The ATO has announced that it will run a new data-matching program to collect property management data for the 2018–2019 to 2022–2023 financial years, and will also extend the existing rental bond data-matching program through to 30 June 2023.
Each year the ATO conducts reviews of a random sample of tax returns to calculate the difference between the amount of tax it has collected and the amount that should have been collected – this is known as a “tax gap”. For the 2017–2018 year the ATO estimated a net tax gap of 5.6% ($8.3 billion) for individual taxpayers, with rentals making up 18% of the gap amount. The new and extended data-matching programs are intended to address this gap, making sure that property owners are reporting their rental income correctly and meeting their related tax obligations.
In comparison, the net tax gap in 2018–2019 for high wealth groups was 7.4%, for medium businesses it was 6.2% and for medium businesses it was 11.5%.
The information obtained under the two data-matching programs will include property owner identification details such as unique IDs, individual/non-individual names, addresses (residential and postal), email addresses, contact numbers, BSB numbers, bank account numbers, bank account names, and business contact names and ABNs (if applicable).
Rental property details will include addresses, dates that properties were first available for rent, periods of leases, commencement and expiration dates of leases, amounts of rental bond held, numbers of weeks each rental bond represents, amounts of rent payable for each period, periods of rental payments (weekly, fortnightly or monthly), types of dwellings, numbers of bedrooms, rental income categories, rental income amounts, rental expense categories, rental expense amounts and net rent amounts.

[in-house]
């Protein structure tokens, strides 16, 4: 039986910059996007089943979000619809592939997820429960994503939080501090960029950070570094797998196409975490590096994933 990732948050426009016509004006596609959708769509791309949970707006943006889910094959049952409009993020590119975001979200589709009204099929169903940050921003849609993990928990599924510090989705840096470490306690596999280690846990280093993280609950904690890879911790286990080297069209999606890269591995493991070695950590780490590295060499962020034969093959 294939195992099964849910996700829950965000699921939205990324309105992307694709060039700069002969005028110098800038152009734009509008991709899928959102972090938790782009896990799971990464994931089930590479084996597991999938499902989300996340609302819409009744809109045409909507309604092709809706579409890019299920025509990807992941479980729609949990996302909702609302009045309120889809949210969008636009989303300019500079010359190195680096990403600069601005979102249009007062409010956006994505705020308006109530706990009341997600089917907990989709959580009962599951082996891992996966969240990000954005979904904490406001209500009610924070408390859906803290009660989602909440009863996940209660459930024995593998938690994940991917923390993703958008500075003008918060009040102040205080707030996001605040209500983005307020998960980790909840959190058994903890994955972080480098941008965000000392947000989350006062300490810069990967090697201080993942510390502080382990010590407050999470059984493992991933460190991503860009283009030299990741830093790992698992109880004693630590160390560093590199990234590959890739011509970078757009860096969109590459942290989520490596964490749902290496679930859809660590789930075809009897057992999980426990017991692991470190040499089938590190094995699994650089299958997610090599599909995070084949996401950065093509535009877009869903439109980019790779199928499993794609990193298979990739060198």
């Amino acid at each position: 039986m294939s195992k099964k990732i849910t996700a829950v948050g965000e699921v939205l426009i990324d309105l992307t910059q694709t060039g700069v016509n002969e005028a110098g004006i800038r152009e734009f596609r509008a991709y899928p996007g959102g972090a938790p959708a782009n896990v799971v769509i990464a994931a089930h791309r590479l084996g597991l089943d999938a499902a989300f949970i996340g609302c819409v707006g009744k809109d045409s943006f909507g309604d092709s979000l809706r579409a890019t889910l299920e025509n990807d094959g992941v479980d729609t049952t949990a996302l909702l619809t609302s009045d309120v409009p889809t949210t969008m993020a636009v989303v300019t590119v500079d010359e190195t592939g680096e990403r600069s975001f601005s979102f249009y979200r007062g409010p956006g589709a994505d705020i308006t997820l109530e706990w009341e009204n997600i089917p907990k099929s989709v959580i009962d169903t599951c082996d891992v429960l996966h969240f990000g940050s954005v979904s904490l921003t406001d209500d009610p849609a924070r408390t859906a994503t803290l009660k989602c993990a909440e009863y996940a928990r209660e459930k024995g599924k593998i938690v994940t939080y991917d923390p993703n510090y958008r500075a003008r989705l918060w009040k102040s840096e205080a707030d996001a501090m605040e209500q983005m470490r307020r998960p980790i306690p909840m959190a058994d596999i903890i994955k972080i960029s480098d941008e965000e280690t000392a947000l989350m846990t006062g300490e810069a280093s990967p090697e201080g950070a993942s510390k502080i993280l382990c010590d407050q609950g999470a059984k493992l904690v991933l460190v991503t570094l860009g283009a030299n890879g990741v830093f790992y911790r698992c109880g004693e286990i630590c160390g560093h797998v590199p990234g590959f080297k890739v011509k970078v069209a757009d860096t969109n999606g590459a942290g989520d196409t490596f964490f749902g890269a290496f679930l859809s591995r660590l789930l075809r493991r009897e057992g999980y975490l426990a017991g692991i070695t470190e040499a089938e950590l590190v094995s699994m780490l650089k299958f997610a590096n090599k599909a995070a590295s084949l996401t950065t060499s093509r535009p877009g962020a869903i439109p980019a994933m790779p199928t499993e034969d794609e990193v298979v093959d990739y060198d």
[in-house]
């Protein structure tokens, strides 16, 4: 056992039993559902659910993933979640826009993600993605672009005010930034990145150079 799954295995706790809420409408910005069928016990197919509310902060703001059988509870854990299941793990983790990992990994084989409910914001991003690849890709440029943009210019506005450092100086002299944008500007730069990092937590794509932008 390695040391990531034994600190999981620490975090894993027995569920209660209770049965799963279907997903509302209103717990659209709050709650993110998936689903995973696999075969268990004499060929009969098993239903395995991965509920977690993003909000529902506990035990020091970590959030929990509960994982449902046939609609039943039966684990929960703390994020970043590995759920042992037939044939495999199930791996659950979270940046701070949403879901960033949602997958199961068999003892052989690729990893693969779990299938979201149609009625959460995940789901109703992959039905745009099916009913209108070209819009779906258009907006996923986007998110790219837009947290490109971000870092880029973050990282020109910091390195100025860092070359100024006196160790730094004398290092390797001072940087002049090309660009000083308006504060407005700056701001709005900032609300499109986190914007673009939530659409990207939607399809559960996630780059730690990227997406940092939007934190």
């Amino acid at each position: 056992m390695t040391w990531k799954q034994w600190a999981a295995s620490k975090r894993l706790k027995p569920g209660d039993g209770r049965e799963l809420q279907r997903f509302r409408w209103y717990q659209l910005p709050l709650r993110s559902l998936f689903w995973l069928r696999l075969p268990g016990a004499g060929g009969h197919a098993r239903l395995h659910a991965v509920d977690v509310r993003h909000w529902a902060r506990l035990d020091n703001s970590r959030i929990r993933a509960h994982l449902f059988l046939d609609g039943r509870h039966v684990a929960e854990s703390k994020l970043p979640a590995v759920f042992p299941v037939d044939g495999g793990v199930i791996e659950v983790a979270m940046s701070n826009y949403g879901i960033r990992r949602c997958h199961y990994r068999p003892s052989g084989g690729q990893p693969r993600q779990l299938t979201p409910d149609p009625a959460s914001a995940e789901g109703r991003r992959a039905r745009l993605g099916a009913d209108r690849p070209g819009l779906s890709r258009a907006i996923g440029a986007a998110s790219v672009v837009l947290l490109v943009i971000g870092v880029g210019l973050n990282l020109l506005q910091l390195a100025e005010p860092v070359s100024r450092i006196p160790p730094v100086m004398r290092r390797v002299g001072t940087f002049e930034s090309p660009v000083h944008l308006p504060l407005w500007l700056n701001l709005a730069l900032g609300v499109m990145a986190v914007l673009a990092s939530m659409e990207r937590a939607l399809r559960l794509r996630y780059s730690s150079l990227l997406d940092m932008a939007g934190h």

The programs will also obtain details of the property managers involved, including business names, managing agents’ full names, business addresses (including internet addresses), email addresses, contact numbers, ABNs and licence numbers.
Rental bond data will be acquired biannually from state and territory rental bond regulators, and property management data will be acquired from property management software providers.
It is expected that records relating to around 1.6 million individuals will be obtained each financial year as part of the property management program, and records of an estimated 350,000 individuals will be obtained under the rental bond program. Due to the nature of the data collected, the ATO expects some overlap.
The ATO will use the vast amount of data collected to perform detailed analytics for its compliance programs, ensuring that taxpayers who own income-producing property are meeting their obligations to report the correct amount of income in their tax returns. It will also identify taxpayers disposing of income-producing properties, which will trigger a CGT event. The ATO notes that it will use historical rental bond data to support CGT cost base calculations if necessary.
While the data collected from the programs will be retained for seven years from receipt of the final instalment of verified data from data providers, the ATO’s general compliance approach will align with the standard periods for review (commonly two years for individuals and small businesses) and recordkeeping (usually five years). In cases of fraud or evasion, however, there is no time limit for amending an assessment.
If you would like to know more please contact one of our accountants on 07 4639 1099 or come in and see us at 4 Bowen Street Toowoomba.